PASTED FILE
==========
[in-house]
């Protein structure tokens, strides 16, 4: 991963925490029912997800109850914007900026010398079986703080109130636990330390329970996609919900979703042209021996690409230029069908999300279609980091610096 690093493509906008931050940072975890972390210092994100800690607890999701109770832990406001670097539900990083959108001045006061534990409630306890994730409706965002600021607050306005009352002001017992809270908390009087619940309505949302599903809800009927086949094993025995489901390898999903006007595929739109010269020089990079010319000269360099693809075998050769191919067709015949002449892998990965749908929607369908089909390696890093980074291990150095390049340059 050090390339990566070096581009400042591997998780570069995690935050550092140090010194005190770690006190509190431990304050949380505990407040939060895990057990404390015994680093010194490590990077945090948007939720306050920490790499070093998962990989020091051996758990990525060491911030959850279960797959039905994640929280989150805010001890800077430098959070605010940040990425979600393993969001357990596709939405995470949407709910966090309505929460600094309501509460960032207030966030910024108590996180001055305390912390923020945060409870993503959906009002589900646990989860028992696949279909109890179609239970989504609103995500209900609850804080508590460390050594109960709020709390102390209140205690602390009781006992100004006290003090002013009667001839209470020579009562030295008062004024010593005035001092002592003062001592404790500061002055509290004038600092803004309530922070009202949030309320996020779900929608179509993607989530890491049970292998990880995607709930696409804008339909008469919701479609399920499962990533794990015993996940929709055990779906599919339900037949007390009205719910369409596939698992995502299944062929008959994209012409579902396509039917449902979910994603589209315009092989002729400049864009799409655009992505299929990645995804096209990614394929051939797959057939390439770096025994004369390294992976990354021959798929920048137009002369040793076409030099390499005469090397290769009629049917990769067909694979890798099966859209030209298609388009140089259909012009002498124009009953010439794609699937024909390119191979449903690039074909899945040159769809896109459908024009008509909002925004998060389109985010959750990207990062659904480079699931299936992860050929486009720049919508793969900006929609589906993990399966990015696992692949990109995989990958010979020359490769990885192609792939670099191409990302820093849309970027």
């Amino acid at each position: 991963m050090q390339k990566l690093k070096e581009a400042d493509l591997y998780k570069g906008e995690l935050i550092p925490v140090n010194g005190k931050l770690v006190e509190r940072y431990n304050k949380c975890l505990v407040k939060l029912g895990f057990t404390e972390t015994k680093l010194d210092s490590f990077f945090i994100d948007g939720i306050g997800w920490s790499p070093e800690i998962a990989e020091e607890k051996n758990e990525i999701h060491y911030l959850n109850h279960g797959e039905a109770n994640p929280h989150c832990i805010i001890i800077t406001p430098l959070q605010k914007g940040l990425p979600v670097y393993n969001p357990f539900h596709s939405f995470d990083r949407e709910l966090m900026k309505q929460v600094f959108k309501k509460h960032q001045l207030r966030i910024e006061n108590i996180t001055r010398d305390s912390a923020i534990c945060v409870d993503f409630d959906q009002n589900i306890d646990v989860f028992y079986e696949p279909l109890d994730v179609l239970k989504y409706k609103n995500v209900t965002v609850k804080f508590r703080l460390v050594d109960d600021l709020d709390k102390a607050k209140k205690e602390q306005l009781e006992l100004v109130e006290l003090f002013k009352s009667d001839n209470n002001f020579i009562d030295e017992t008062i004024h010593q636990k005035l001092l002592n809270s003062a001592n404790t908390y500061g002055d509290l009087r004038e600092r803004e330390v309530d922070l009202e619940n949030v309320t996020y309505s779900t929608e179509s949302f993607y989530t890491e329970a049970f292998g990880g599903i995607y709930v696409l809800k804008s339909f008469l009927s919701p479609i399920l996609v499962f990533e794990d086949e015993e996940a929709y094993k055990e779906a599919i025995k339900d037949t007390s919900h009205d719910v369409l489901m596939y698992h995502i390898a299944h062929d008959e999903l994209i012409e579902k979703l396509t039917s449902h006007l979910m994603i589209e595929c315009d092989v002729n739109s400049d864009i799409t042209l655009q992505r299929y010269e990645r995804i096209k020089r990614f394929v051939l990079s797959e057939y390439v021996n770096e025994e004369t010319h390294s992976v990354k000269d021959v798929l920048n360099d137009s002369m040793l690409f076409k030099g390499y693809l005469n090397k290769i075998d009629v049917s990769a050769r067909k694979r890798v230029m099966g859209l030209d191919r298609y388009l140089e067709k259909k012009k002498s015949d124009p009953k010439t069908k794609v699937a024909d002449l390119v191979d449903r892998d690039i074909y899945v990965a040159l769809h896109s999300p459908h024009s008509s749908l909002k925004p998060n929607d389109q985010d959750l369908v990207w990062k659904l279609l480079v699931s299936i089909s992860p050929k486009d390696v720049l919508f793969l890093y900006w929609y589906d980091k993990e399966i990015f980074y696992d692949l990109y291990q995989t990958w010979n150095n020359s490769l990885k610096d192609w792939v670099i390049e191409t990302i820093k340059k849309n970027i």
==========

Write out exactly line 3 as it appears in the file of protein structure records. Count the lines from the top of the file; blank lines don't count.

């Amino acid at each position: 991963m050090q390339k990566l690093k070096e581009a400042d493509l591997y998780k570069g906008e995690l935050i550092p925490v140090n010194g005190k931050l770690v006190e509190r940072y431990n304050k949380c975890l505990v407040k939060l029912g895990f057990t404390e972390t015994k680093l010194d210092s490590f990077f945090i994100d948007g939720i306050g997800w920490s790499p070093e800690i998962a990989e020091e607890k051996n758990e990525i999701h060491y911030l959850n109850h279960g797959e039905a109770n994640p929280h989150c832990i805010i001890i800077t406001p430098l959070q605010k914007g940040l990425p979600v670097y393993n969001p357990f539900h596709s939405f995470d990083r949407e709910l966090m900026k309505q929460v600094f959108k309501k509460h960032q001045l207030r966030i910024e006061n108590i996180t001055r010398d305390s912390a923020i534990c945060v409870d993503f409630d959906q009002n589900i306890d646990v989860f028992y079986e696949p279909l109890d994730v179609l239970k989504y409706k609103n995500v209900t965002v609850k804080f508590r703080l460390v050594d109960d600021l709020d709390k102390a607050k209140k205690e602390q306005l009781e006992l100004v109130e006290l003090f002013k009352s009667d001839n209470n002001f020579i009562d030295e017992t008062i004024h010593q636990k005035l001092l002592n809270s003062a001592n404790t908390y500061g002055d509290l009087r004038e600092r803004e330390v309530d922070l009202e619940n949030v309320t996020y309505s779900t929608e179509s949302f993607y989530t890491e329970a049970f292998g990880g599903i995607y709930v696409l809800k804008s339909f008469l009927s919701p479609i399920l996609v499962f990533e794990d086949e015993e996940a929709y094993k055990e779906a599919i025995k339900d037949t007390s919900h009205d719910v369409l489901m596939y698992h995502i390898a299944h062929d008959e999903l994209i012409e579902k979703l396509t039917s449902h006007l979910m994603i589209e595929c315009d092989v002729n739109s400049d864009i799409t042209l655009q992505r299929y010269e990645r995804i096209k020089r990614f394929v051939l990079s797959e057939y390439v021996n770096e025994e004369t010319h390294s992976v990354k000269d021959v798929l920048n360099d137009s002369m040793l690409f076409k030099g390499y693809l005469n090397k290769i075998d009629v049917s990769a050769r067909k694979r890798v230029m099966g859209l030209d191919r298609y388009l140089e067709k259909k012009k002498s015949d124009p009953k010439t069908k794609v699937a024909d002449l390119v191979d449903r892998d690039i074909y899945v990965a040159l769809h896109s999300p459908h024009s008509s749908l909002k925004p998060n929607d389109q985010d959750l369908v990207w990062k659904l279609l480079v699931s299936i089909s992860p050929k486009d390696v720049l919508f793969l890093y900006w929609y589906d980091k993990e399966i990015f980074y696992d692949l990109y291990q995989t990958w010979n150095n020359s490769l990885k610096d192609w792939v670099i390049e191409t990302i820093k340059k849309n970027i």